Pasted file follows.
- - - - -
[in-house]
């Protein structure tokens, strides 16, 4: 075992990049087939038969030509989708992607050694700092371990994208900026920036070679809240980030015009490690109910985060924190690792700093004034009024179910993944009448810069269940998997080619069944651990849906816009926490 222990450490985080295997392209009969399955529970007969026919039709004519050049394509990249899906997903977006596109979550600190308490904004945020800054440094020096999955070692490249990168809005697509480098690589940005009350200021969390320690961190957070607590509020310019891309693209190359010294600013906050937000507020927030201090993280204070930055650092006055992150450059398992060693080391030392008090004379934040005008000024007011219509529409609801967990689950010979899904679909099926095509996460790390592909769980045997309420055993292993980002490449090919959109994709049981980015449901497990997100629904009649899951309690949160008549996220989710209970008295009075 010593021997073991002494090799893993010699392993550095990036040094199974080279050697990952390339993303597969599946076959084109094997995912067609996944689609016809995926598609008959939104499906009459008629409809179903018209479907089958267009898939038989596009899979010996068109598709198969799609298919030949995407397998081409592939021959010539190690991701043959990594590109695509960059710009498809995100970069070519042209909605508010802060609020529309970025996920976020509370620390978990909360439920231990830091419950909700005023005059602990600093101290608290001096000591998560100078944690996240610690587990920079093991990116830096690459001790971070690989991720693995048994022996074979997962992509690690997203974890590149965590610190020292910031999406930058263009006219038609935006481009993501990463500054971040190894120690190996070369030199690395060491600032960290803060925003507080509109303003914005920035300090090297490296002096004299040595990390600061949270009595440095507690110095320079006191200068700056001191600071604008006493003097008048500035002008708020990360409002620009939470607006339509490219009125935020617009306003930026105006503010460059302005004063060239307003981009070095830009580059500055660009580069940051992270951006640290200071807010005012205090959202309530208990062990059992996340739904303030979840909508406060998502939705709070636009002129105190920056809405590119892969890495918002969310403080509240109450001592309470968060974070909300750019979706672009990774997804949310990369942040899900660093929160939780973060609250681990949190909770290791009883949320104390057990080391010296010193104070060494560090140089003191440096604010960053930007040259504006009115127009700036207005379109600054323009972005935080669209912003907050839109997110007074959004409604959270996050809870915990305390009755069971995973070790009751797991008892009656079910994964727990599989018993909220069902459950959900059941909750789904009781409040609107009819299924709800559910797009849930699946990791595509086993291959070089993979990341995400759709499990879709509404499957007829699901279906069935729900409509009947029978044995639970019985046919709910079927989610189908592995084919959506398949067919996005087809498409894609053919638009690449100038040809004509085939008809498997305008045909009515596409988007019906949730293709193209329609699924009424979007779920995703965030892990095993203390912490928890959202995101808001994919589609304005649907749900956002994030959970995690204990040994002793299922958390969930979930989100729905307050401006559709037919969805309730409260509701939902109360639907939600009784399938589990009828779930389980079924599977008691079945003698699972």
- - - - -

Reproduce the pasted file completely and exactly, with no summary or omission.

[in-house]
């Protein structure tokens, strides 16, 4: 075992990049087939038969030509989708992607050694700092371990994208900026920036070679809240980030015009490690109910985060924190690792700093004034009024179910993944009448810069269940998997080619069944651990849906816009926490 222990450490985080295997392209009969399955529970007969026919039709004519050049394509990249899906997903977006596109979550600190308490904004945020800054440094020096999955070692490249990168809005697509480098690589940005009350200021969390320690961190957070607590509020310019891309693209190359010294600013906050937000507020927030201090993280204070930055650092006055992150450059398992060693080391030392008090004379934040005008000024007011219509529409609801967990689950010979899904679909099926095509996460790390592909769980045997309420055993292993980002490449090919959109994709049981980015449901497990997100629904009649899951309690949160008549996220989710209970008295009075 010593021997073991002494090799893993010699392993550095990036040094199974080279050697990952390339993303597969599946076959084109094997995912067609996944689609016809995926598609008959939104499906009459008629409809179903018209479907089958267009898939038989596009899979010996068109598709198969799609298919030949995407397998081409592939021959010539190690991701043959990594590109695509960059710009498809995100970069070519042209909605508010802060609020529309970025996920976020509370620390978990909360439920231990830091419950909700005023005059602990600093101290608290001096000591998560100078944690996240610690587990920079093991990116830096690459001790971070690989991720693995048994022996074979997962992509690690997203974890590149965590610190020292910031999406930058263009006219038609935006481009993501990463500054971040190894120690190996070369030199690395060491600032960290803060925003507080509109303003914005920035300090090297490296002096004299040595990390600061949270009595440095507690110095320079006191200068700056001191600071604008006493003097008048500035002008708020990360409002620009939470607006339509490219009125935020617009306003930026105006503010460059302005004063060239307003981009070095830009580059500055660009580069940051992270951006640290200071807010005012205090959202309530208990062990059992996340739904303030979840909508406060998502939705709070636009002129105190920056809405590119892969890495918002969310403080509240109450001592309470968060974070909300750019979706672009990774997804949310990369942040899900660093929160939780973060609250681990949190909770290791009883949320104390057990080391010296010193104070060494560090140089003191440096604010960053930007040259504006009115127009700036207005379109600054323009972005935080669209912003907050839109997110007074959004409604959270996050809870915990305390009755069971995973070790009751797991008892009656079910994964727990599989018993909220069902459950959900059941909750789904009781409040609107009819299924709800559910797009849930699946990791595509086993291959070089993979990341995400759709499990879709509404499957007829699901279906069935729900409509009947029978044995639970019985046919709910079927989610189908592995084919959506398949067919996005087809498409894609053919638009690449100038040809004509085939008809498997305008045909009515596409988007019906949730293709193209329609699924009424979007779920995703965030892990095993203390912490928890959202995101808001994919589609304005649907749900956002994030959970995690204990040994002793299922958390969930979930989100729905307050401006559709037919969805309730409260509701939902109360639907939600009784399938589990009828779930389980079924599977008691079945003698699972």